The Dirt on Allegheny College’s DIRT Experiment
Walking through Bousson Experimental Forest reveals towering trees, small streams, occasional glimpses of white-tail deer, and frequent cries of songbirds. Yet we usually give little thought to what lies underfoot.
To most, it’s just dirt. But forest soils are critically important in climate change investigations. Forests absorb enormous amounts of the greenhouse gas carbon dioxide, storing much as carbon in trees, but most in soil, which contains 80 percent of the total carbon in a forest.
Allegheny College has been involved in a three-decade study at Bousson to understand controls on soil carbon. Understanding those controls is needed to wisely manage forests to help reduce atmospheric carbon dioxide.
The Detrital Input and Removal Treatment (DIRT) Project assesses the role of plant detritus (dead leaves and roots) on carbon accumulation in forest soils by annually adding or excluding leaves, and excluding tree roots, to long-term plots. The experiment, begun in 1991, was among the first sites established in the U.S.; additional sites have since been established across the U.S., Europe, and Asia.
Students and faculty in the Department of Environmental Science and Sustainability (ESS) have been sampling these soils, with a major sampling effort conducted recently at the 30-year anniversary of the Bousson experiment. This effort also involves forest scientists at Oregon State University and the University of Toronto. Katie Brozell ’23, an ESS major and biology minor, has spent many hours at Bousson and in the lab collecting and processing these recently collected soils. “This work has exposed me to the real-world applications of research while providing me with valuable experiences both in the field and the lab,” she said.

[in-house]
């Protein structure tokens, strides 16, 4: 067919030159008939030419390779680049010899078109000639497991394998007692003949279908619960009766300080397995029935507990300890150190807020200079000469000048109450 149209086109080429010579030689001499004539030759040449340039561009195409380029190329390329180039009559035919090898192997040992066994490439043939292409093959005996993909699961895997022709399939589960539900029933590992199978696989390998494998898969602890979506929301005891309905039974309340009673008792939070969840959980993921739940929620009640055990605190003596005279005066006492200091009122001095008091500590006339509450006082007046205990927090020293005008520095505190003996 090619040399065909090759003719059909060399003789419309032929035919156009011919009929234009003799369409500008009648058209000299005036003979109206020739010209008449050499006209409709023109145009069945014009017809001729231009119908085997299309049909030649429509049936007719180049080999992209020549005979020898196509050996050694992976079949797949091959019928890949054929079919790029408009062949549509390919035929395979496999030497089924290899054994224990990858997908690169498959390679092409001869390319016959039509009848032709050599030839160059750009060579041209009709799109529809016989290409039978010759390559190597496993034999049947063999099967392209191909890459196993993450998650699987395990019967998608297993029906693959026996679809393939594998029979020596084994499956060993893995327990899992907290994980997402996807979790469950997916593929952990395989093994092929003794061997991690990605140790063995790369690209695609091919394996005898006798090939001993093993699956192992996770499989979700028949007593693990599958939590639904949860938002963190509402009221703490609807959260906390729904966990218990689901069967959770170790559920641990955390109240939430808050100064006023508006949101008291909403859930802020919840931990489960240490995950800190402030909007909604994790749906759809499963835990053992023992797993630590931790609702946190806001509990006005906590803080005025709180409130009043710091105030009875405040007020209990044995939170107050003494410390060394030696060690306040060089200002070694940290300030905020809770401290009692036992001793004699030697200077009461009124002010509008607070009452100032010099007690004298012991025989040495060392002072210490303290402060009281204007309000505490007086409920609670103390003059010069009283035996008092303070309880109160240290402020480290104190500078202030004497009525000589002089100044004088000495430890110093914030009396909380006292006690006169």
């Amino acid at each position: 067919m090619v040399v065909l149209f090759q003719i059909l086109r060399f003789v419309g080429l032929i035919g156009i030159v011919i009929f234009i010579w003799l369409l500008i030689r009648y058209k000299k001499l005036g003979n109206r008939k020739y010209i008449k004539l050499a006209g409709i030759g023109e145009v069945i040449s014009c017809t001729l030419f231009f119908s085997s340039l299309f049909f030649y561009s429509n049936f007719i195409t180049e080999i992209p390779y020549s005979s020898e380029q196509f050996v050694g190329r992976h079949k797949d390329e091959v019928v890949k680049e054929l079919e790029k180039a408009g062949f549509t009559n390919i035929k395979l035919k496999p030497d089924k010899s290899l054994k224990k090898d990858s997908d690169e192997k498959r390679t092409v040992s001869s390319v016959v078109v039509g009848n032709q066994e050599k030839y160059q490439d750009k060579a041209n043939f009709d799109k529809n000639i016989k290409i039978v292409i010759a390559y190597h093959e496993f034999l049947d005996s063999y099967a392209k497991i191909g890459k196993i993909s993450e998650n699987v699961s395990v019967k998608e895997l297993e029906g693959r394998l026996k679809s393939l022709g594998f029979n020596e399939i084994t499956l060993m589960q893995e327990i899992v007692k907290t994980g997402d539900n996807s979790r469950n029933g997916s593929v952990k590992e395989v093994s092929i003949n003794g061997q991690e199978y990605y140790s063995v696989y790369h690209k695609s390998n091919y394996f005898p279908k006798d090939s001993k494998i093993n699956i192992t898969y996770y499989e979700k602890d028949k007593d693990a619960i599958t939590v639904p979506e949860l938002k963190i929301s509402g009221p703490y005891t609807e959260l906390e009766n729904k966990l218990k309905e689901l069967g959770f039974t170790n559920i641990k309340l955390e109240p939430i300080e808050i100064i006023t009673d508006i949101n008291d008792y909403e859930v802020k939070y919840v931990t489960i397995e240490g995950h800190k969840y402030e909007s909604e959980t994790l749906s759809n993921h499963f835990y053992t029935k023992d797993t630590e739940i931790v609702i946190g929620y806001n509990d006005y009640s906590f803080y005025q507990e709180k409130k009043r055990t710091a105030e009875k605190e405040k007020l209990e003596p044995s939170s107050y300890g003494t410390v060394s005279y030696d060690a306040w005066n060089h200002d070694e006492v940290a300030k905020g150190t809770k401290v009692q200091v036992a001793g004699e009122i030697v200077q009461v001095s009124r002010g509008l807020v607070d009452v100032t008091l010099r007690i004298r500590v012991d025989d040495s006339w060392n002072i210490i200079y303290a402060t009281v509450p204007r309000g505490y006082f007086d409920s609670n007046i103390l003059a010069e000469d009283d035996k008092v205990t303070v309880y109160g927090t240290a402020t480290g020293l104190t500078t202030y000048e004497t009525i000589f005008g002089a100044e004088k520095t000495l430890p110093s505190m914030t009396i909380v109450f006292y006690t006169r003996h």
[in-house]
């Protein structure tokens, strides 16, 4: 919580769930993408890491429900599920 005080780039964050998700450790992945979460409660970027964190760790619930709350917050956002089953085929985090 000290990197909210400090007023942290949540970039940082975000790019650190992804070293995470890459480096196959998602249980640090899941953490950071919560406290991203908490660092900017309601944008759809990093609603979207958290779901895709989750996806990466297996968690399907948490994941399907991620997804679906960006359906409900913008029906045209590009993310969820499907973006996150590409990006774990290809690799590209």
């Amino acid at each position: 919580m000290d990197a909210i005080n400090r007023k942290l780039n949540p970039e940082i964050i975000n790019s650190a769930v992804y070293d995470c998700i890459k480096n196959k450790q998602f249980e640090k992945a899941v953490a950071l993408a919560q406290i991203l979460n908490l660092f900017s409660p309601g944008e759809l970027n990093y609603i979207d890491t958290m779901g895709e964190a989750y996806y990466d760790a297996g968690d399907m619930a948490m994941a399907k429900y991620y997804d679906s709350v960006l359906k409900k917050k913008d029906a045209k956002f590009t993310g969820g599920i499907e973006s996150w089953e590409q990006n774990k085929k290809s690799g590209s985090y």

The project has shown that soil carbon is controlled by tree species and soil characteristics. In some forests, like Bousson, leaves are more important than roots; in others, it is the reverse. This demonstrates that management efforts need to be tailored to the local ecosystem. A surprising finding was that increased organic matter inputs to soil did not increase soil carbon because soil bacteria and fungi increased, rapidly decomposing these increased inputs. According to Eric Pallant, Christine Scott Nelson ’73 Endowed Professor of ESS and teacher of the popular Soil-to-Plate course, “soil organic matter from leaves and roots are critically important in controlling the productivity of forest ecosystems, and soil bacteria and fungi are crucial in controlling carbon in that organic matter.”
The study also found that soils differ in their ability to retain carbon. Excluding leaves and roots dramatically reduced soil carbon at Bousson, but not at a DIRT site in an old-growth forest in Oregon, where soil minerals helped to retain carbon. Thus, management activities or environmental changes that mistreat soil will threaten carbon storage.
This project underscores the importance of collaboration at multiple sites, especially for processes that require long-term study and different kinds of expertise. According to Beth Choate, ESS associate professor and chair and frequent co-teacher of the Soil-to-Plate course, “Long-term collaborative efforts such as these show our students the value of cooperation among scientists, and gives them important research experience that enhances classroom learning.”
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